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Right-Hemisphere Conducting, Nr. 6

How the Right-Hemisphere understands Harmony

Some­where in the dim dis­tant reach­es of my mem­o­ry I recall being told of the modes in music that minor was sad and major was hap­py. But what key is nos­tal­gia, which is often a mix­ture of the two emo­tions?

This old def­i­n­i­tion is, of course, a vast sim­pli­fi­ca­tion and with no real basis. If you stop to think about it, the key of A minor includes three major tri­ads and the key of A major has four minor tri­ads. The mate­ri­als being so sim­i­lar reminds me of the cen­turies old debate among philoso­phers on the fine line between plea­sure and pain.

Actu­al­ly, com­mon sense, sup­port­ed by clin­i­cal brain research, tells us that in fact it is melody, not har­mo­ny, which con­veys the emo­tions to the lis­ten­er.1 There appear to be spe­cif­ic melod­ic pat­terns which are sat­is­fy­ing and which come genet­i­cal­ly with birth. The great book on this sub­ject, for con­duc­tors, is the The Lan­guage of Music by Deryck Cooke (Oxford and New York: Oxford Uni­ver­si­ty Press, 1959). Cooke, after much study, presents a very strong case for spe­cif­ic melod­ic pat­terns which com­posers across sev­er­al cen­turies all seem to iden­ti­fy with spe­cif­ic emo­tions.

Cook, to quote an exam­ple, says that Do-Mi-Sol-La-Sol con­veys the feel­ing of child-like inno­cence (think Humperdinck’s “Four­teen angels guard my sleep”). But the same with the sub­sti­tu­tion of a low­ered La becomes acute pain. I invite the read­er to sing these exam­ples, but to not con­duct them as you sing. You will feel a phys­i­cal dif­fer­ence and you feel your right-hemi­sphere con­trol­ling your face as your singing takes you from child-like inno­cence to pain.

I have come to believe that the essen­tial con­tri­bu­tion of Har­mo­ny to Music is not to cre­ate emo­tions, although it can sup­port them, but rather to cre­ation motion, the motion from one beat to the next beat. The chord of the dom­i­nant sev­enth clear­ly has such a strong force to go for­ward that it dri­ves you nuts if it doesn’t resolve.2

It is a com­bi­na­tion of all these fac­tors which results some­times in a cir­cum­stance where a com­pos­er will have a strong feel­ing which can only be expressed by the pow­er of a sin­gle acci­den­tal in the melody. In such cas­es the per­former or con­duc­tor has a heavy respon­si­bil­i­ty to con­vey in per­for­mance just the nec­es­sary empha­sis of this altered tone, not too much and not too lit­tle. Con­sid­er, for exam­ple, the begin­ning of the sec­ond move­ment, the Funer­al March, of Beethoven’s Third Sym­pho­ny. In this move­ment, Beethoven is begin­ning a sym­phon­ic jour­ney in C minor, but already in the fourth bar there is an F sharp, a note not found in C minor. The the­o­rist has a name for this F sharp, NON-HARMONIC TONE (ILLEGAL ALIEN). But this is mis­lead­ing, for it is a very impor­tant note. The right-hemi­sphere hears this not as a curios­i­ty of the­o­ry, but as pain. Beethoven was remind­ing us that when some­one you know dies it can cause pain for you.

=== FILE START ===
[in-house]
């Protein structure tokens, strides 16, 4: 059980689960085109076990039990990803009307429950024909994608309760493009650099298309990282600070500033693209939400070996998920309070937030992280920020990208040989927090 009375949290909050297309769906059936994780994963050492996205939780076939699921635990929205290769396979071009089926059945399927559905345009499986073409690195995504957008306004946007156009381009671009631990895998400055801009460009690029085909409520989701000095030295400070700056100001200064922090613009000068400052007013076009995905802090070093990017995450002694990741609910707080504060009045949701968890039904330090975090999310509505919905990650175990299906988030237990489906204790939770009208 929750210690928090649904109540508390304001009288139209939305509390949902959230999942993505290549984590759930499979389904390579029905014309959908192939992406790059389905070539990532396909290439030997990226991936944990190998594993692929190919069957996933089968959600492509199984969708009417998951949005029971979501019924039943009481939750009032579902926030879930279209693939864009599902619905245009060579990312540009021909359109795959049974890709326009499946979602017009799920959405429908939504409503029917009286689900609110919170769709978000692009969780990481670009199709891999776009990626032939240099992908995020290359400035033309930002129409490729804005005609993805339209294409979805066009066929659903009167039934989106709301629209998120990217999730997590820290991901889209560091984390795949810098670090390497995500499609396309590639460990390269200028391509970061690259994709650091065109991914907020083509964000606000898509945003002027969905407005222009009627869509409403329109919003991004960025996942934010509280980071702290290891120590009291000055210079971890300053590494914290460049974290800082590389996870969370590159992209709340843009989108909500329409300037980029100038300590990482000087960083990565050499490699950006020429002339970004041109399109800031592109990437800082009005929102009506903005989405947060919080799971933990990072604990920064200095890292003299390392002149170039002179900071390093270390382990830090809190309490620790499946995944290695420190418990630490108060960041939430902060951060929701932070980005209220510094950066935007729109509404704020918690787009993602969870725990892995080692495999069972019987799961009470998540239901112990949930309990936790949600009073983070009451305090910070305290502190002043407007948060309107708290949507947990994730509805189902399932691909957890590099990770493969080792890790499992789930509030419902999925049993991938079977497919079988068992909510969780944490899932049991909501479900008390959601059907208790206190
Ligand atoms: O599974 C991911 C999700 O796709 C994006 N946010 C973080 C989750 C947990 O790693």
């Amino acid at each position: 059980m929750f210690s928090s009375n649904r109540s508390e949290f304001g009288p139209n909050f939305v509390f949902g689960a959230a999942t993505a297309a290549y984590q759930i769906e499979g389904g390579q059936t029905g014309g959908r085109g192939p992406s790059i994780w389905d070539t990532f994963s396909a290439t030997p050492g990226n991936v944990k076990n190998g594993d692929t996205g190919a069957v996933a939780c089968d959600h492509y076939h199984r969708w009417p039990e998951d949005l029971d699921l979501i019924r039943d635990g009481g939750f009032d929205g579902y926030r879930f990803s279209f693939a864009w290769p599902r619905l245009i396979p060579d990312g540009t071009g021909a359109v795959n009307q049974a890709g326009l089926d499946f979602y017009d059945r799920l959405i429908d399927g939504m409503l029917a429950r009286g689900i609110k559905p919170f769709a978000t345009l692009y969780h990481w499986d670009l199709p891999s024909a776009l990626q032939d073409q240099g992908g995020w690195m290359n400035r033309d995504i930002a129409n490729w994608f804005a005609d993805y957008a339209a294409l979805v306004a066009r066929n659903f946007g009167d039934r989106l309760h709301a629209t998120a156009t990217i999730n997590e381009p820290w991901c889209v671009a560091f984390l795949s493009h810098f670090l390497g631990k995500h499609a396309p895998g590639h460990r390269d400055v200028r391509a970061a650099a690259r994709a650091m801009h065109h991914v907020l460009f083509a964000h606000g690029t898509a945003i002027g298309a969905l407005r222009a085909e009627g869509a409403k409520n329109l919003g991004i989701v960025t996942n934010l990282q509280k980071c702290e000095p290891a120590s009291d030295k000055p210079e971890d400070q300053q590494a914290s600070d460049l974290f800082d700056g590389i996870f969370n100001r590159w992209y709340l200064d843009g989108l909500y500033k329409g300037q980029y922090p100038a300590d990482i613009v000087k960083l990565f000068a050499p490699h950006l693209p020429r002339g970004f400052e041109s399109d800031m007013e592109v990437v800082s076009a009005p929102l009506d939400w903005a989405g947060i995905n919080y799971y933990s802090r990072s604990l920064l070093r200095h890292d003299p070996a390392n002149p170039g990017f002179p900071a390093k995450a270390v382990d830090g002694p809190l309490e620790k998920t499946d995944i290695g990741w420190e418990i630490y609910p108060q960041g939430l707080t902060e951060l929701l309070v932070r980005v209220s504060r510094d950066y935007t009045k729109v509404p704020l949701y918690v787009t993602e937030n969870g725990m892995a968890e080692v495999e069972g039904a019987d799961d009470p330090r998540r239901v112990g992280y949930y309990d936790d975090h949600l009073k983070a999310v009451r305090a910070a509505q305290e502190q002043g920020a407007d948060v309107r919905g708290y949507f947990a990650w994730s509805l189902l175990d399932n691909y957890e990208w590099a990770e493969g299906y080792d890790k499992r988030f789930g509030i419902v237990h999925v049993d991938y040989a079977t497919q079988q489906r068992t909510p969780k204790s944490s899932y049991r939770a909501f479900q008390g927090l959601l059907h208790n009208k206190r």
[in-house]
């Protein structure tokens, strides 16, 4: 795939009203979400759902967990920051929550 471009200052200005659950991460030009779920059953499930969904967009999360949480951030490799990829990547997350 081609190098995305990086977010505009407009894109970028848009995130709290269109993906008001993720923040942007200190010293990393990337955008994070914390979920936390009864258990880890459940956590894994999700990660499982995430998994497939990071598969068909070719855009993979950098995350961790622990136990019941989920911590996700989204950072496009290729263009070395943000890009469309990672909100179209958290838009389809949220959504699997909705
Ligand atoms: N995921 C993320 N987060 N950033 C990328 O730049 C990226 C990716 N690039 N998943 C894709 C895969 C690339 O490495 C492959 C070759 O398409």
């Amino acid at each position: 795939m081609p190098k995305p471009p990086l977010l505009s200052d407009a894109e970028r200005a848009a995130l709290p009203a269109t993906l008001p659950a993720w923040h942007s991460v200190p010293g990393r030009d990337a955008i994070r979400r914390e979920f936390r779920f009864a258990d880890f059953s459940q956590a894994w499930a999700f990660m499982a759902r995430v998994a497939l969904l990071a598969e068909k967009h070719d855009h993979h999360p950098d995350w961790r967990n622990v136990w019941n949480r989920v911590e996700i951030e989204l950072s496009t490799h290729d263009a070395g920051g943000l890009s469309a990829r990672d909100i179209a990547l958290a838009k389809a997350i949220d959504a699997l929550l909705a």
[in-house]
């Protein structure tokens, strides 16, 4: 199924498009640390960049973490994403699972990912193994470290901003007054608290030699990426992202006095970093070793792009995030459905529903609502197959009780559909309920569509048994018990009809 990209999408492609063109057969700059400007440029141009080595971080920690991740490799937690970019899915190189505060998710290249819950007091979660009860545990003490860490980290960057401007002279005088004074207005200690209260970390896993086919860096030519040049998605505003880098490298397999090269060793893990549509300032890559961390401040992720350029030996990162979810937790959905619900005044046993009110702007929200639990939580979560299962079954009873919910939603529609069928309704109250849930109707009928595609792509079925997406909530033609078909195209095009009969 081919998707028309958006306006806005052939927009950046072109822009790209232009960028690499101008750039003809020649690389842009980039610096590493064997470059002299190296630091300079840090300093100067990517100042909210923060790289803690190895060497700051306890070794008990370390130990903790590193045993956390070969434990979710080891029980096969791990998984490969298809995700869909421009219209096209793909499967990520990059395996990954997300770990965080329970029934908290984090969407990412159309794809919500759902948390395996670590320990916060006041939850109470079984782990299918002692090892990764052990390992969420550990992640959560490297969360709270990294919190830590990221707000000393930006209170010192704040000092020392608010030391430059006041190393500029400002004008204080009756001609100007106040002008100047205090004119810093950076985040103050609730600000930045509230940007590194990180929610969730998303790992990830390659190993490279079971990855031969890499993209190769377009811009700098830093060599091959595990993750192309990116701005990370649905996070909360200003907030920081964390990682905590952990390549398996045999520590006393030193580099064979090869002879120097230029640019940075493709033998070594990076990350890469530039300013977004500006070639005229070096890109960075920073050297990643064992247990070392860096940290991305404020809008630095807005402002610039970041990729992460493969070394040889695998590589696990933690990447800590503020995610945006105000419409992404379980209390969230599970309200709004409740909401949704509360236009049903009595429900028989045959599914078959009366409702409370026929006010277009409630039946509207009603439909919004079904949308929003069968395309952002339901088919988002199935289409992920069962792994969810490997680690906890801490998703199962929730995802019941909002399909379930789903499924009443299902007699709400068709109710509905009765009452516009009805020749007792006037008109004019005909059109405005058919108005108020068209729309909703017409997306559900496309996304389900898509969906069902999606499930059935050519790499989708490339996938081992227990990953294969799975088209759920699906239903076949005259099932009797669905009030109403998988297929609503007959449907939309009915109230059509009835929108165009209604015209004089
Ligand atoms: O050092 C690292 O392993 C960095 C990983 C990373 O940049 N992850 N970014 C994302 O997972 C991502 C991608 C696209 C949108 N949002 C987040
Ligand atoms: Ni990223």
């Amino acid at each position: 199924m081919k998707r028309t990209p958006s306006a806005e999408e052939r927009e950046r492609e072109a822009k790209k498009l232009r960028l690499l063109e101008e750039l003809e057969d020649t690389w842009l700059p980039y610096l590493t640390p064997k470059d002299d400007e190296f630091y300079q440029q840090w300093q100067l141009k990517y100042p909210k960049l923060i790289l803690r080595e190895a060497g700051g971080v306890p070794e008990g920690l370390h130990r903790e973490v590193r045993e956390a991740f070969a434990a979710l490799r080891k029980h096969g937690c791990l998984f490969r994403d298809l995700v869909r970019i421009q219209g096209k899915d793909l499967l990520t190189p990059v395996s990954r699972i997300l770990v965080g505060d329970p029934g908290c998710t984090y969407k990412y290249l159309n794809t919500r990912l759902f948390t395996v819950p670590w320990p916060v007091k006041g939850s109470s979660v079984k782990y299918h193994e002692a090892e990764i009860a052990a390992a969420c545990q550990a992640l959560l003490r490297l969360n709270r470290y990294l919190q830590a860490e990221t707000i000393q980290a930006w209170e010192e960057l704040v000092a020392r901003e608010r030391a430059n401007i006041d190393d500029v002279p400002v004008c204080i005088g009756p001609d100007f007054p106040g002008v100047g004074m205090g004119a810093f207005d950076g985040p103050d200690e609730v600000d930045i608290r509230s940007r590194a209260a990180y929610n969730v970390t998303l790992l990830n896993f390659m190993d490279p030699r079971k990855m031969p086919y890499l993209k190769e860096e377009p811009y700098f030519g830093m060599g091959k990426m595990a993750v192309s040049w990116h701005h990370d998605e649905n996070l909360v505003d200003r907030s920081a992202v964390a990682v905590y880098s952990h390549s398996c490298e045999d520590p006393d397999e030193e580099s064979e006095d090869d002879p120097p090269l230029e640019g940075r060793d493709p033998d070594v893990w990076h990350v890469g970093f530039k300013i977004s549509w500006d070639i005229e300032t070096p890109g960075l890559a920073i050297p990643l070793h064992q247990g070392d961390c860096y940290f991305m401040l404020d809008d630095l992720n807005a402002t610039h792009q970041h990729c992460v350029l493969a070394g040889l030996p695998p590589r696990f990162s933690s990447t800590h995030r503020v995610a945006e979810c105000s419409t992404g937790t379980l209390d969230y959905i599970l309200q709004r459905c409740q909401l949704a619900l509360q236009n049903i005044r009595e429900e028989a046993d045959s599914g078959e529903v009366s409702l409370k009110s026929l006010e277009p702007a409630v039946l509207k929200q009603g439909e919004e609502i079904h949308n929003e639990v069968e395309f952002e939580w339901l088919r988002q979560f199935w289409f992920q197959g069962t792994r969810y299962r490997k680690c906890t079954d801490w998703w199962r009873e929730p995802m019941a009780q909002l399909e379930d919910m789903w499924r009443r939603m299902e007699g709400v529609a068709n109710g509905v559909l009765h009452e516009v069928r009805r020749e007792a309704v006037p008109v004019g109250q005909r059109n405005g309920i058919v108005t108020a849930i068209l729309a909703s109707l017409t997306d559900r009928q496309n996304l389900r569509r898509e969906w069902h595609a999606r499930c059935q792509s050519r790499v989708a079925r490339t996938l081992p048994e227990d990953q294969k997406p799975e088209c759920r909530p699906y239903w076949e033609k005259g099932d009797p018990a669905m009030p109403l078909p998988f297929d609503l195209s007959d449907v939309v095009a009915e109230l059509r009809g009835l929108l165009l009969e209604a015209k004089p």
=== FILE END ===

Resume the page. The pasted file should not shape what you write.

The first chal­lenge for the con­duc­tor is to find a gen­uine artis­tic com­pos­er whose work is an hon­est com­mu­ni­ca­tion of feel­ing. That is not so easy to find these days. Then the con­duc­tor must recre­ate this hon­est com­mu­ni­ca­tion of feel­ing to his play­ers. This is best done on a non-ver­bal basis, through his demeanor, his facial expres­sions and a con­duct­ing style which reflects the emo­tions. What we owe the audi­ence is emo­tion­al hon­esty, through and through. You can­not fool the audi­ence any more than you can fool some­one with a pho­ny smile.

Actu­al­ly, the brain makes this con­duct­ing chal­lenge a very easy one to accom­plish. Con­sid­er the cen­ter field­er in base­ball: a ball is hit toward him and his only thought is catch the ball. The right-hemi­sphere solves com­plex prob­lems in the affect of grav­i­ty, wind fac­tors, height and dis­tance, etc., and solves it so fast that the cen­ter field­er begins to run the instant the ball is hit to the exact point where the ball will fall. You will nev­er see a cen­ter field­er run­ning left when the ball is going to his right.

The very same thing hap­pens in con­duct­ing. With only a sim­ple thought, a par­tic­u­lar emo­tion and the music asso­ci­at­ed with it, the right-hemi­sphere takes over face, body and baton in order to com­mu­ni­cate this emo­tion. How­ev­er this only hap­pens if the con­duc­tor knows the score on a right-hemi­sphere basis and does not look down at the score. If he looks at the score, he sees left-hemi­sphere gram­mar, his face will go blank, the body expres­sion dis­ap­pears, and the stu­dents will look away from his face.

The per­for­mance, no doubt, will con­tin­ue with utter pre­ci­sion, fine into­na­tion and tone qual­i­ty, but he will have failed the com­pos­er, his play­ers and his audi­ence. He will be reward­ed by the audience’s tepid applause which char­ac­ter­izes polite dis­in­ter­est.

David Whitwell


  1. I acknowl­edge that all melodies have har­mon­ic rela­tion­ships. []
  2. Every­one will recall the famous inci­dent in Pots­dam when Bach was invit­ed to a recep­tion where he would meet, for the first time, the king. The local Kapellmeis­ter was play­ing back­ground harp­si­chord music for the recep­tion and was look­ing for­ward to see­ing Bach, who was by that time quite famous in Ger­many. When Bach entered, the harp­si­chordist was so moved that he stopped play­ing, leav­ing an unre­solved chord hang­ing in the air. Bach imme­di­ate­ly walked across the room and resolved the chord before turn­ing to meet the king. []